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Malaysia still reviewing proposed cut in palm oil export tax -commodities minister – Metro US

Malaysia still reviewing proposed cut in palm oil export tax -commodities minister

Malaysia’s Commodities and Plantations Minister Kamaruddin speaks during an interview
Malaysia’s Commodities and Plantations Minister Kamaruddin speaks during an interview in Kuala Lumpur

KUALA LUMPUR (Reuters) – Malaysia is still reviewing the viability of a temporary cut of a crude palm oil export tax, the Commodities Ministry said on Friday, after Indonesia lifted an export ban that has rattled the market.

Malaysia, the world’s second-largest palm oil producer, is looking to boost its share of the edible oil market after Russia’s invasion of Ukraine disrupted sunflower oil shipments and Indonesia’s ban on palm oil exports further tightened global supplies.

Top producer Indonesia said it would lift the ban from Monday, and instead impose a domestic market sales requirement in a bid to ensure domestic supply of cooking oil.

Minister Zuraida Kamaruddin told Reuters in an interview last week her ministry had proposed lowering the tax to 4%-6% from the current 8% to the finance ministry, which has set up a committee to look into the details.

On Friday, Zuraida in a statement said discussions with the finance ministry were still ongoing.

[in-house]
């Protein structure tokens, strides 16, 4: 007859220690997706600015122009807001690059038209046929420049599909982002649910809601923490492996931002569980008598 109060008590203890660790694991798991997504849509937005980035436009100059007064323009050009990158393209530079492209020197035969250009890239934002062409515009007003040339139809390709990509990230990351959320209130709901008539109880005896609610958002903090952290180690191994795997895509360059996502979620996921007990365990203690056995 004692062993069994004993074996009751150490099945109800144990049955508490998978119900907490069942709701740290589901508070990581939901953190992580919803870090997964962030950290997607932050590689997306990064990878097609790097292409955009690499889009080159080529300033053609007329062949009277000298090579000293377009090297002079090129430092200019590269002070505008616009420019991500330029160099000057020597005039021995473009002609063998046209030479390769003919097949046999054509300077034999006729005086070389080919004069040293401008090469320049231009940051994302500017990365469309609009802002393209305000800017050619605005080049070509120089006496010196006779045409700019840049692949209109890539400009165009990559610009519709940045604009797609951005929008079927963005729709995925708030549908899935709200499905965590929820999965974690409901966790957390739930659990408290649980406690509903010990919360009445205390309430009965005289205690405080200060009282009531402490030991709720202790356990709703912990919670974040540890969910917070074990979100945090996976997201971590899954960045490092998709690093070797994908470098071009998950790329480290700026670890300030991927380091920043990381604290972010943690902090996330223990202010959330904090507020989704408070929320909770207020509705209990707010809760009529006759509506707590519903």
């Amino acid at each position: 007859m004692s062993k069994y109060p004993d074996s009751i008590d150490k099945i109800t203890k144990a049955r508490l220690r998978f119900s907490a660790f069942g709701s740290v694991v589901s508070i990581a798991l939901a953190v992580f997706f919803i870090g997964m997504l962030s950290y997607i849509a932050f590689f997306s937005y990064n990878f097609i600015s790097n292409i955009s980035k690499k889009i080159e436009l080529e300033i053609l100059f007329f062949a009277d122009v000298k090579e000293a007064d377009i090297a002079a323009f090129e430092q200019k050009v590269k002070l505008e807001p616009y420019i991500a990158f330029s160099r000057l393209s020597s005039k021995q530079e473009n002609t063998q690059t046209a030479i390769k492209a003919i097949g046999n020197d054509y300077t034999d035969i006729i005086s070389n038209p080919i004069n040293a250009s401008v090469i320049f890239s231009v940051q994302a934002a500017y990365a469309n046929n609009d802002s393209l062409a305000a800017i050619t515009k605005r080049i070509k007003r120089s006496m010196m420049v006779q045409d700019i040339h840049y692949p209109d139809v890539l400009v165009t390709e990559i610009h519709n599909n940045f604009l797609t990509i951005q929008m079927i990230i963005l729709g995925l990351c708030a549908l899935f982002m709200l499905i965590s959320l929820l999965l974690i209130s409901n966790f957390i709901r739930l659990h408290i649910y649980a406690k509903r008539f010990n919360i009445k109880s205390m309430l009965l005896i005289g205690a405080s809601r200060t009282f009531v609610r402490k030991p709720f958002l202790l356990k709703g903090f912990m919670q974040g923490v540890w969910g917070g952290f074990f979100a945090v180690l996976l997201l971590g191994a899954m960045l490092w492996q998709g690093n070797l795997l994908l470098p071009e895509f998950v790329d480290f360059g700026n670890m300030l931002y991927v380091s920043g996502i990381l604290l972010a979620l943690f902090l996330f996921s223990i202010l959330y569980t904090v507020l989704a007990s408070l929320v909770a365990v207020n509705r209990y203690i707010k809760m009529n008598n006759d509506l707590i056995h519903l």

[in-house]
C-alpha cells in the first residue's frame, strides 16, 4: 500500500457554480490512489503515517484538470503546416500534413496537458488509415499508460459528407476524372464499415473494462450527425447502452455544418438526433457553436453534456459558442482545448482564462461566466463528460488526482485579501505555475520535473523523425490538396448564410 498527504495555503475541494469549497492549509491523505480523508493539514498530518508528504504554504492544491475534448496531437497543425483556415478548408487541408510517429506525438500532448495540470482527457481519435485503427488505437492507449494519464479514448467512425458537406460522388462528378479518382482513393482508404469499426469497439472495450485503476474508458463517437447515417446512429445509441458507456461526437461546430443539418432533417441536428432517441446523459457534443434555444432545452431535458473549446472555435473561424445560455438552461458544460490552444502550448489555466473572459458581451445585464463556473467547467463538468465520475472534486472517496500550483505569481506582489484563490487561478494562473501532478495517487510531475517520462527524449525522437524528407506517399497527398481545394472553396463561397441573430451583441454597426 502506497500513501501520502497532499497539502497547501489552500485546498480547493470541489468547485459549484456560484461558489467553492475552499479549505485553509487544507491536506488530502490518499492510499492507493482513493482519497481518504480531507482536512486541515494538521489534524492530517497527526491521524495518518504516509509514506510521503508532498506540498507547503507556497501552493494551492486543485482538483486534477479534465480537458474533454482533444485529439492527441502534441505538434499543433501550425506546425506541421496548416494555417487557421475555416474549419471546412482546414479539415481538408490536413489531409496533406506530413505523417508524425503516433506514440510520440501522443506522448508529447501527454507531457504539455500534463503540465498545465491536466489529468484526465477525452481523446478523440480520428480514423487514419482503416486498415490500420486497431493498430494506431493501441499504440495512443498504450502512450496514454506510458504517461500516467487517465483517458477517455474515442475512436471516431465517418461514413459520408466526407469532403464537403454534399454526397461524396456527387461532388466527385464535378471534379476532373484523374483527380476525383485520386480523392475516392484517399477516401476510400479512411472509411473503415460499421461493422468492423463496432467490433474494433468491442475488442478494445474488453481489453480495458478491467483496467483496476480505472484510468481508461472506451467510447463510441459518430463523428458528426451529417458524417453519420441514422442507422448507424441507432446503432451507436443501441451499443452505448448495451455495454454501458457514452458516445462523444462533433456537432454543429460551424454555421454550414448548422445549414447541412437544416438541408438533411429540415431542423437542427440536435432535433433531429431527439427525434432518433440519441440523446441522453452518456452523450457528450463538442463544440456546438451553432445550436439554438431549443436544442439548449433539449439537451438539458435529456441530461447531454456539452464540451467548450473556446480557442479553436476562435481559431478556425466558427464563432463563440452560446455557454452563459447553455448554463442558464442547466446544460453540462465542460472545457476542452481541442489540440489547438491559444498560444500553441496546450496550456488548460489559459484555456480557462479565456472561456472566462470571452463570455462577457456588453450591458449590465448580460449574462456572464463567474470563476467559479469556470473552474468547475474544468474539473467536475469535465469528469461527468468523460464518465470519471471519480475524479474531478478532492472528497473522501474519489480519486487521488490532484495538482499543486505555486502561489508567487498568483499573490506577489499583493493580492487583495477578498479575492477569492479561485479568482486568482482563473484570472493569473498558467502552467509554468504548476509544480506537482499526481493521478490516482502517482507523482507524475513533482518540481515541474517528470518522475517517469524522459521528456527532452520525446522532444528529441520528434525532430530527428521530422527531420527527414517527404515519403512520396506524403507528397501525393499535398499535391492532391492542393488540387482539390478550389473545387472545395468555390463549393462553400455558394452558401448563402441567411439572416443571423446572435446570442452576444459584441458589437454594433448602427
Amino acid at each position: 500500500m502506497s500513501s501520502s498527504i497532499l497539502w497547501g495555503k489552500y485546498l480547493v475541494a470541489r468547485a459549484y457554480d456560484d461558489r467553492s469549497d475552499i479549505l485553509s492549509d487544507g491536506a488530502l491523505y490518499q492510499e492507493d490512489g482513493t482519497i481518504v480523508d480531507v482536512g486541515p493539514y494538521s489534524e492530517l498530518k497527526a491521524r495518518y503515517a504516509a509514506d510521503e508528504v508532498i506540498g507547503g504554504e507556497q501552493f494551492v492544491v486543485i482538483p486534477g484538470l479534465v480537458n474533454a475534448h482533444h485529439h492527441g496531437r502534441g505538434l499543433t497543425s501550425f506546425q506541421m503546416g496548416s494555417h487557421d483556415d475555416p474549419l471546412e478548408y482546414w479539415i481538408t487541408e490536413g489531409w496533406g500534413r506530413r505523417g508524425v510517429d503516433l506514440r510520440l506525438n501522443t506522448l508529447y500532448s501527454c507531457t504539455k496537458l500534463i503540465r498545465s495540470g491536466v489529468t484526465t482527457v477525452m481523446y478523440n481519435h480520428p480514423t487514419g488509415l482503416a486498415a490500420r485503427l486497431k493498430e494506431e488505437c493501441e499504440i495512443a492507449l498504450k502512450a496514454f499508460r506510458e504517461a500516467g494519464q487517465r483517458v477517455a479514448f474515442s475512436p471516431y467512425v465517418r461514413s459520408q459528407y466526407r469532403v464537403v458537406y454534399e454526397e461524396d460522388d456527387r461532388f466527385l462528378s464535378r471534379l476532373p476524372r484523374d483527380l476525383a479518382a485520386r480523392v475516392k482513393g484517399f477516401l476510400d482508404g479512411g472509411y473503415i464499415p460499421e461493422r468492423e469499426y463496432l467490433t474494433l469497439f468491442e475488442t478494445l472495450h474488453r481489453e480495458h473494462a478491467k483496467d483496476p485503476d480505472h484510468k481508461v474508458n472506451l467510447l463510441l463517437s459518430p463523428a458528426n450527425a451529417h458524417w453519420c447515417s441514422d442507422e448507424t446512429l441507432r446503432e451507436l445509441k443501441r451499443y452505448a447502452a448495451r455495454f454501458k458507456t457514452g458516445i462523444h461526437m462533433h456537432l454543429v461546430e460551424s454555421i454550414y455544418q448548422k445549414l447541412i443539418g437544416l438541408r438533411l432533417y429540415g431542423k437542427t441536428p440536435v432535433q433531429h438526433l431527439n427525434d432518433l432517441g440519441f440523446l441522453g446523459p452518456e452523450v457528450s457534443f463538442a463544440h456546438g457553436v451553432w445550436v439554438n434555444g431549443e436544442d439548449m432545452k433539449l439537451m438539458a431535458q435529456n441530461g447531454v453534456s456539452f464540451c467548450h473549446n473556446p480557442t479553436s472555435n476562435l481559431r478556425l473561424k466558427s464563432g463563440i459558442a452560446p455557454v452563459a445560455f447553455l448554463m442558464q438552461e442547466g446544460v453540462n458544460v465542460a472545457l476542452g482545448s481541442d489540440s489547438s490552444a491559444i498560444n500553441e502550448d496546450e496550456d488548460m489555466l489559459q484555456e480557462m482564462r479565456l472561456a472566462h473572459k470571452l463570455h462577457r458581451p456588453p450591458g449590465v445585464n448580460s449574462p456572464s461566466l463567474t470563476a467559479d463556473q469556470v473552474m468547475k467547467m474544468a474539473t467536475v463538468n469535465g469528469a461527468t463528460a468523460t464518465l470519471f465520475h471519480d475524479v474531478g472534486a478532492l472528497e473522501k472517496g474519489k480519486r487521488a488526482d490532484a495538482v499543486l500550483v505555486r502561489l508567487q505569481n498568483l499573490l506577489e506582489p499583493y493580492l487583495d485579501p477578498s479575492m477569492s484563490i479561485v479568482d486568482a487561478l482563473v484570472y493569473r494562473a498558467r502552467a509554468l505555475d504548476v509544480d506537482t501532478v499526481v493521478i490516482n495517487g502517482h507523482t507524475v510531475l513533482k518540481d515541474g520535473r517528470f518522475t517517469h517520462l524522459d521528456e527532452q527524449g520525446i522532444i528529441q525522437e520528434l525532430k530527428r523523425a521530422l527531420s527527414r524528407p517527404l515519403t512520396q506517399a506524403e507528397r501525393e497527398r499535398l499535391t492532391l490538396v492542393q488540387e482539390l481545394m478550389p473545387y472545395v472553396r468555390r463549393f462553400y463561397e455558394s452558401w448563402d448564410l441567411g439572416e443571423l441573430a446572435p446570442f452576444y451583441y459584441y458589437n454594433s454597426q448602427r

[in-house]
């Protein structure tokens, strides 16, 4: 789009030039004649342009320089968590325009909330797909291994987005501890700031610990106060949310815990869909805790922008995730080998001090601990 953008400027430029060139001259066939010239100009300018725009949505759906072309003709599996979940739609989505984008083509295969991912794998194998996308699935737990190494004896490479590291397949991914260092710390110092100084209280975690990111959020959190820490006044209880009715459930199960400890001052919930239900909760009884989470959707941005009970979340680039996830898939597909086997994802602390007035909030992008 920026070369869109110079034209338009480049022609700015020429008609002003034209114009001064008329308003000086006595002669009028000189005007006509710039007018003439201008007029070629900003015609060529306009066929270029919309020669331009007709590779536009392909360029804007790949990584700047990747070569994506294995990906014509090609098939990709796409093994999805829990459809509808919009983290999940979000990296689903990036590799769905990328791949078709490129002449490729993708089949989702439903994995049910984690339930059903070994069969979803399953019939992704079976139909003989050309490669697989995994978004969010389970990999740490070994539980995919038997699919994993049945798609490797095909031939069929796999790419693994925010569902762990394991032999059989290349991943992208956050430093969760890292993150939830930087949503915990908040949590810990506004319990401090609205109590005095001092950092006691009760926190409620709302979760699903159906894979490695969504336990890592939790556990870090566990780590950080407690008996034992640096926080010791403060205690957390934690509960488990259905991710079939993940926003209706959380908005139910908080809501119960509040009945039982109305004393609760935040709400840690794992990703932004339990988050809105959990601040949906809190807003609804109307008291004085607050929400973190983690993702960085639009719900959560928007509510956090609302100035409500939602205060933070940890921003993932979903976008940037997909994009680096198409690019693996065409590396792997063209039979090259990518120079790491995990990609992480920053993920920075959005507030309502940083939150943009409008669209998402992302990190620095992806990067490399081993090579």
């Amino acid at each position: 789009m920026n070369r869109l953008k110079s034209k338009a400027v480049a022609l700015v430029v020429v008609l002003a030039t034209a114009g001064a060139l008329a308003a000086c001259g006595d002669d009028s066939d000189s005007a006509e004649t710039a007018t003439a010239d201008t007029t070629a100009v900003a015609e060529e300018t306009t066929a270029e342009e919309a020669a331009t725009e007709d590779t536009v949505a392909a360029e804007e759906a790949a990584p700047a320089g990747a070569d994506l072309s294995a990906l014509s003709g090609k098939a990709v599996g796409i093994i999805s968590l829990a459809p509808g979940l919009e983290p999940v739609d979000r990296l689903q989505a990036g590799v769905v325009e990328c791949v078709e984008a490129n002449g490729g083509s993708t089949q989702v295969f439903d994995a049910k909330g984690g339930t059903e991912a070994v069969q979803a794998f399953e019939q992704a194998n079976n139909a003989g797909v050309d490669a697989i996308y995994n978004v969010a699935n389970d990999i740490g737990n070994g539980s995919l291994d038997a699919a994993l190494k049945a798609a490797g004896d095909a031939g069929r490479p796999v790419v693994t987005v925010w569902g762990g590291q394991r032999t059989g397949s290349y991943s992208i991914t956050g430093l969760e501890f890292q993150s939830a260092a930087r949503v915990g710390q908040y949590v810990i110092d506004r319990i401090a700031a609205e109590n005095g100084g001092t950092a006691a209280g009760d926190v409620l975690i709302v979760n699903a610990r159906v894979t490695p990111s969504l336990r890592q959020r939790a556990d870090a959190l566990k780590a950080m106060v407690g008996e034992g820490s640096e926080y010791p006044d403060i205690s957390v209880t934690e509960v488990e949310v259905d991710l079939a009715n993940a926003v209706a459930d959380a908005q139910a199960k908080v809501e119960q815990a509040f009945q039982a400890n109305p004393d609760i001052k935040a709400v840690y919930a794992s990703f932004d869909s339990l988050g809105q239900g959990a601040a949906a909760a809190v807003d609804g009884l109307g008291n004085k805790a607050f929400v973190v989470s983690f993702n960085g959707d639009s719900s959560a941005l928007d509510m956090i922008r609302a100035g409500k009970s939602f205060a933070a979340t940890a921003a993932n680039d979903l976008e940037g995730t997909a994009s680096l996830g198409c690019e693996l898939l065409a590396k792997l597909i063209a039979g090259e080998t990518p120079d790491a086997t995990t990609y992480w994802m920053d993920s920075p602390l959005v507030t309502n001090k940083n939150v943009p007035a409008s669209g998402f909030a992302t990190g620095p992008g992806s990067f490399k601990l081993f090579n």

“This proposed temporary cut is pending a decision and we believe that Malaysian exporters are likely to be clear winners in the short term as global buyers will source for Malaysian palm oil,” she said.

The ministry will continue to monitor the current situation involving Indonesia’s policy changes, she added.

Zuraida said looking ahead, crude palm oil prices are likely to fall due to a pending rise in production but prices will stay elevated until mid-2023 on tight global supply, a robust market, and uptake from China.

Key market China is poised to increase its palm oil demand later in the year as it gradually reopens its economy over the COVID-19 pandemic, she said.

Zuraida pegged edible oils and fats supply tightness to ease by the fourth quarter, but not by much, with the prospect of a recovery more likely in 2023.

(Reporting by Mei Mei Chu and A. Ananthalakshmi; Editing by Ed Davies)

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